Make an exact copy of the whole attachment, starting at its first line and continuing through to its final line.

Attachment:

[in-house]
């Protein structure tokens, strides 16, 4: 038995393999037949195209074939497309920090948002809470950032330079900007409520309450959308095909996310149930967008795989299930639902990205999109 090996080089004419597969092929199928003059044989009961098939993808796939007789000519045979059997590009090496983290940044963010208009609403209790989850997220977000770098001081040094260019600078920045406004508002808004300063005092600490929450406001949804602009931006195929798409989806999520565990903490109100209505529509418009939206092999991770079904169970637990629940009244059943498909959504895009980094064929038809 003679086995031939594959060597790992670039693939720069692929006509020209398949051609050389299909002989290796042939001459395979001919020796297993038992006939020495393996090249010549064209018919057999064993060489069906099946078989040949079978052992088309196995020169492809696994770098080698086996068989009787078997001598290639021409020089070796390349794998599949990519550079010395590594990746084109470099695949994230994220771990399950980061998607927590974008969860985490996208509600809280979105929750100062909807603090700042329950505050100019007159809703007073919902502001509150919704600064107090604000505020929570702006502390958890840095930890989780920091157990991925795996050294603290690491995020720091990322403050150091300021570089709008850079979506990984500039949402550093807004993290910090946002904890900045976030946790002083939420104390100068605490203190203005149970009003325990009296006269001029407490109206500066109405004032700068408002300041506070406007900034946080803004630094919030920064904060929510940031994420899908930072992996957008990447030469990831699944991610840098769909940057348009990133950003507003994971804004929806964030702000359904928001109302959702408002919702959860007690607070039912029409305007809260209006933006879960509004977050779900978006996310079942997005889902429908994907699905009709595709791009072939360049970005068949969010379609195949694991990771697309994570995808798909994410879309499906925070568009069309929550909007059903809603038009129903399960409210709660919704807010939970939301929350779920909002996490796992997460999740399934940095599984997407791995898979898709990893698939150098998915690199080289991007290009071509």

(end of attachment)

[in-house]
């Protein structure tokens, strides 16, 4: 038995393999037949195209074939497309920090948002809470950032330079900007409520309450959308095909996310149930967008795989299930639902990205999109 090996080089004419597969092929199928003059044989009961098939993808796939007789000519045979059997590009090496983290940044963010208009609403209790989850997220977000770098001081040094260019600078920045406004508002808004300063005092600490929450406001949804602009931006195929798409989806999520565990903490109100209505529509418009939206092999991770079904169970637990629940009244059943498909959504895009980094064929038809 003679086995031939594959060597790992670039693939720069692929006509020209398949051609050389299909002989290796042939001459395979001919020796297993038992006939020495393996090249010549064209018919057999064993060489069906099946078989040949079978052992088309196995020169492809696994770098080698086996068989009787078997001598290639021409020089070796390349794998599949990519550079010395590594990746084109470099695949994230994220771990399950980061998607927590974008969860985490996208509600809280979105929750100062909807603090700042329950505050100019007159809703007073919902502001509150919704600064107090604000505020929570702006502390958890840095930890989780920091157990991925795996050294603290690491995020720091990322403050150091300021570089709008850079979506990984500039949402550093807004993290910090946002904890900045976030946790002083939420104390100068605490203190203005149970009003325990009296006269001029407490109206500066109405004032700068408002300041506070406007900034946080803004630094919030920064904060929510940031994420899908930072992996957008990447030469990831699944991610840098769909940057348009990133950003507003994971804004929806964030702000359904928001109302959702408002919702959860007690607070039912029409305007809260209006933006879960509004977050779900978006996310079942997005889902429908994907699905009709595709791009072939360049970005068949969010379609195949694991990771697309994570995808798909994410879309499906925070568009069309929550909007059903809603038009129903399960409210709660919704807010939970939301929350779920909002996490796992997460999740399934940095599984997407791995898979898709990893698939150098998915690199080289991007290009071509």